Throughout the history of Islamic art Egypt has had a pivotal role, and this is true of its place in the contemporary art scene. The first modern school of fine arts was established in Cairo in 1908, surviving today as the College of Fine Arts. The National Centre for Fine Arts oversees the operation of a number of centers of art education as well as museums of modern art and organizes a series of exhibitions each year. Egyptian painters work in diverse styles, and many enjoy international reputations, exhibiting their work in Europe and elsewhere.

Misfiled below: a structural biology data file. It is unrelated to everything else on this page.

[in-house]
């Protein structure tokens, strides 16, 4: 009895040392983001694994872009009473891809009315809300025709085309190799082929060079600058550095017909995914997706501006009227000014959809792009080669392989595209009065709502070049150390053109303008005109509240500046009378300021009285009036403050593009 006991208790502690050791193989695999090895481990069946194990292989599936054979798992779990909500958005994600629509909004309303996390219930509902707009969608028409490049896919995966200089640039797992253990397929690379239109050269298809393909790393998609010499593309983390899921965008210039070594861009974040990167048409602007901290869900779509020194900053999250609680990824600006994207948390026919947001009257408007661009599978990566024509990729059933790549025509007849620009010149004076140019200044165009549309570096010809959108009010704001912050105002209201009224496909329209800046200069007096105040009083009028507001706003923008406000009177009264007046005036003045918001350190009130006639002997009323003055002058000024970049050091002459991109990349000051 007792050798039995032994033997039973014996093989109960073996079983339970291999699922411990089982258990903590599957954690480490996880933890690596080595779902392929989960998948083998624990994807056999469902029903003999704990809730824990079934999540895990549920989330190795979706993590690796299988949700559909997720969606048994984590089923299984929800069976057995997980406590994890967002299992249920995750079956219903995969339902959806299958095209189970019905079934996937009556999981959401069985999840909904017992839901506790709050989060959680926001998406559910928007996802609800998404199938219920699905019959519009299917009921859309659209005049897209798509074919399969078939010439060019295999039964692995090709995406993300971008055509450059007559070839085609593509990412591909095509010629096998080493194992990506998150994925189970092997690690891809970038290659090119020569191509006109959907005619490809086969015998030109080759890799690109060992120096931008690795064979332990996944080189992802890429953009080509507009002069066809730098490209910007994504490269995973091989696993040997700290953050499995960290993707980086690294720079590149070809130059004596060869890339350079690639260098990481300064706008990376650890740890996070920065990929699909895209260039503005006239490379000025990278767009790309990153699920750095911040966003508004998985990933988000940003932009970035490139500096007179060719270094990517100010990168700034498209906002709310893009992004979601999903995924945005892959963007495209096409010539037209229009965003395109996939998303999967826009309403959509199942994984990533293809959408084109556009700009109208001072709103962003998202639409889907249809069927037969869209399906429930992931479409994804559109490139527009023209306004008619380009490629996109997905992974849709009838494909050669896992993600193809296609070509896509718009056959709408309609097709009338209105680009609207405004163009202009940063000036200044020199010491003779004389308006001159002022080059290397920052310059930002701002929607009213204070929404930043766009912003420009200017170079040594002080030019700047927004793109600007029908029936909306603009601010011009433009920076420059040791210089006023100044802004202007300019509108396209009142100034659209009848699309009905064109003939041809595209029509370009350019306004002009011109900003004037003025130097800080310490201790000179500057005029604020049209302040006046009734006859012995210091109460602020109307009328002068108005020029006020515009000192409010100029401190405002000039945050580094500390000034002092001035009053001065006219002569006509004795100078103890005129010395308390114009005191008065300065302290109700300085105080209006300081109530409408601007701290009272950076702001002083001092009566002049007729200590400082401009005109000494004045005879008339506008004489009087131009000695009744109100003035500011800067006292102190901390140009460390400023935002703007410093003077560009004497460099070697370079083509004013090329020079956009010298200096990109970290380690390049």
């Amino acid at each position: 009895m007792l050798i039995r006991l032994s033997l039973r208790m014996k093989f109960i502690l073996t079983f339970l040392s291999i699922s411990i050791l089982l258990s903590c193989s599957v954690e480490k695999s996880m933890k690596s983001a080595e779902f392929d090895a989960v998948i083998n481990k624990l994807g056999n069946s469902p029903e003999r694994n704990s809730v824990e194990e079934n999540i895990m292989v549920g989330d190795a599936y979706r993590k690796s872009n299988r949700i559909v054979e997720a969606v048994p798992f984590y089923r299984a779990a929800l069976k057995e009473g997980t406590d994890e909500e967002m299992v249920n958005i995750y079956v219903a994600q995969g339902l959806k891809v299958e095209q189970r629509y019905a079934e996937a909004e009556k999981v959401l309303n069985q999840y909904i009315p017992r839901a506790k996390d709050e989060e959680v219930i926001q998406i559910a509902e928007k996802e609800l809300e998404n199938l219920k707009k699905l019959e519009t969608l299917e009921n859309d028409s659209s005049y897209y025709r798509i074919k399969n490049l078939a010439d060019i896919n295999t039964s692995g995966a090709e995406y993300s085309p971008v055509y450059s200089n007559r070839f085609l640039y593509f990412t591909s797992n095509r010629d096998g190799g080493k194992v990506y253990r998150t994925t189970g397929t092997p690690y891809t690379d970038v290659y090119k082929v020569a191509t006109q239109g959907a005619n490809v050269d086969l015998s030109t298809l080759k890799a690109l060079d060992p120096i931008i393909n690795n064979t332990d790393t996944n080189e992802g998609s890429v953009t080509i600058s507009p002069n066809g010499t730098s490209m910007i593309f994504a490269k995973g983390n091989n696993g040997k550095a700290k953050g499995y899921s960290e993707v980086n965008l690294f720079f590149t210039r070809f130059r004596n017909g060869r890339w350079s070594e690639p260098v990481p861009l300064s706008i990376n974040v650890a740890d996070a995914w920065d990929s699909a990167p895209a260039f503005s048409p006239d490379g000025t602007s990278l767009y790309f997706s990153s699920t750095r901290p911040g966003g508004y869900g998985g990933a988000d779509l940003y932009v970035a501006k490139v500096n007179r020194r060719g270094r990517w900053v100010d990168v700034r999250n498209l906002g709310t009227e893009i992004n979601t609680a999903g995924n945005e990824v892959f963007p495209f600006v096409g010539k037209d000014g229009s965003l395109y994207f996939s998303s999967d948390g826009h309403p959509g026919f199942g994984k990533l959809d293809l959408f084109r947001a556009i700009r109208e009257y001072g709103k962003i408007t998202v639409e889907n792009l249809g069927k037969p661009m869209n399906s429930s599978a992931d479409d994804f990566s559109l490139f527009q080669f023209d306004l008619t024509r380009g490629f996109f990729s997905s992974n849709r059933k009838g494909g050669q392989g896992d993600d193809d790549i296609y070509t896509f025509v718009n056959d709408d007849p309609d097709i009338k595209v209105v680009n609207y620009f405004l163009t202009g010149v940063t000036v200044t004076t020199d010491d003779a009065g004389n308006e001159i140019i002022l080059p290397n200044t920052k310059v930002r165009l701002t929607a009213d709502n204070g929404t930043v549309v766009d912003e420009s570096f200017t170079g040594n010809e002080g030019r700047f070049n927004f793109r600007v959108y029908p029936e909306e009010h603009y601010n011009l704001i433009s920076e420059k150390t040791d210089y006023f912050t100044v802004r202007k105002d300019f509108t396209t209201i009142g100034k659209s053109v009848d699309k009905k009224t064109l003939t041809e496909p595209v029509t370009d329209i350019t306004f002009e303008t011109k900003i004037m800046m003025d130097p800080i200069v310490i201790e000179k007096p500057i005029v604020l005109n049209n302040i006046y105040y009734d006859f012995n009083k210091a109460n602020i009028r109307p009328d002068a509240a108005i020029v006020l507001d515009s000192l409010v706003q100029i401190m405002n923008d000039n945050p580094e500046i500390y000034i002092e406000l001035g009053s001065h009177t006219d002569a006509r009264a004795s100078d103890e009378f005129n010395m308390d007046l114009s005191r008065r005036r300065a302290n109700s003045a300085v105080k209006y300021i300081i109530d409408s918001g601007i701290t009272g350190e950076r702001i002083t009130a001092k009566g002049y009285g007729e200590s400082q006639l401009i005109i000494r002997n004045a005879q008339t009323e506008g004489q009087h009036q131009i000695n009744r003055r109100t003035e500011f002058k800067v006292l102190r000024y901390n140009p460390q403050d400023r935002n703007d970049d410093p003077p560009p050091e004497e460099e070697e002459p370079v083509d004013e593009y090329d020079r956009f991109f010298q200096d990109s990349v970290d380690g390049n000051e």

South Asia has a long and rich tradition of painting in a variety of media in Hindu, Buddhist, and Islamic traditions. As a result of the long period of British colonial rule, Indian artists became very familiar with European painting styles. Elements from European painting traditions were added to the already eclectic mix of styles and subject matters that had long characterized the painting of the subcontinent. Since independence and partition, numerous traditional regional painting forms, such as story-telling murals, have flourished. However, there is also a strong contemporary art movement, supported by art colleges and galleries in the major cities of the subcontinent.